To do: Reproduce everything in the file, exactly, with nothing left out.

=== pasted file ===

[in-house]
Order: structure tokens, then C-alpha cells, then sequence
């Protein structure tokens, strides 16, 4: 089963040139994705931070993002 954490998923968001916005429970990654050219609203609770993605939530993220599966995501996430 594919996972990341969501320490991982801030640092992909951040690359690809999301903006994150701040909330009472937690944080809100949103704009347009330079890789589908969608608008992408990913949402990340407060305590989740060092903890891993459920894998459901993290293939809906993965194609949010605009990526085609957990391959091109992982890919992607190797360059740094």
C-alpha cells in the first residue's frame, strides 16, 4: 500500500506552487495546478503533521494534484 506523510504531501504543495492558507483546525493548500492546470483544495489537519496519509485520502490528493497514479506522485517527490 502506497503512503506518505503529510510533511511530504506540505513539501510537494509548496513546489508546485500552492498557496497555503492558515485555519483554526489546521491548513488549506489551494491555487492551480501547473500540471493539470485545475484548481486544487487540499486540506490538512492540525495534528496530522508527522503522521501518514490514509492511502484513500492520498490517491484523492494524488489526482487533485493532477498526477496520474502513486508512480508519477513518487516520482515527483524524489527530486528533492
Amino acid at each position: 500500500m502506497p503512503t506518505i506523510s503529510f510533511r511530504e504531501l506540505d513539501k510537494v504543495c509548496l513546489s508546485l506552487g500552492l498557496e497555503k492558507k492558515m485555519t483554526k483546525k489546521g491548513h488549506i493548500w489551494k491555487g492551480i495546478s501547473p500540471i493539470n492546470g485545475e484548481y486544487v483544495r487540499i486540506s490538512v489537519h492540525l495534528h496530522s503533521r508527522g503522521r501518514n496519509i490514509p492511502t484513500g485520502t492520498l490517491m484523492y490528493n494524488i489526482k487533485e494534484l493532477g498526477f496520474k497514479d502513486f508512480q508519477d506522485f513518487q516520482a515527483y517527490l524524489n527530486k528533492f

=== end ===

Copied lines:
[in-house]
Order: structure tokens, then C-alpha cells, then sequence
């Protein structure tokens, strides 16, 4: 089963040139994705931070993002 954490998923968001916005429970990654050219609203609770993605939530993220599966995501996430 594919996972990341969501320490991982801030640092992909951040690359690809999301903006994150701040909330009472937690944080809100949103704009347009330079890789589908969608608008992408990913949402990340407060305590989740060092903890891993459920894998459901993290293939809906993965194609949010605009990526085609957990391959091109992982890919992607190797360059740094």
C-alpha cells in the first residue's frame, strides 16, 4: 500500500506552487495546478503533521494534484 506523510504531501504543495492558507483546525493548500492546470483544495489537519496519509485520502490528493497514479506522485517527490 502506497503512503506518505503529510510533511511530504506540505513539501510537494509548496513546489508546485500552492498557496497555503492558515485555519483554526489546521491548513488549506489551494491555487492551480501547473500540471493539470485545475484548481486544487487540499486540506490538512492540525495534528496530522508527522503522521501518514490514509492511502484513500492520498490517491484523492494524488489526482487533485493532477498526477496520474502513486508512480508519477513518487516520482515527483524524489527530486528533492
Amino acid at each position: 500500500m502506497p503512503t506518505i506523510s503529510f510533511r511530504e504531501l506540505d513539501k510537494v504543495c509548496l513546489s508546485l506552487g500552492l498557496e497555503k492558507k492558515m485555519t483554526k483546525k489546521g491548513h488549506i493548500w489551494k491555487g492551480i495546478s501547473p500540471i493539470n492546470g485545475e484548481y486544487v483544495r487540499i486540506s490538512v489537519h492540525l495534528h496530522s503533521r508527522g503522521r501518514n496519509i490514509p492511502t484513500g485520502t492520498l490517491m484523492y490528493n494524488i489526482k487533485e494534484l493532477g498526477f496520474k497514479d502513486f508512480q508519477d506522485f513518487q516520482a515527483y517527490l524524489n527530486k528533492f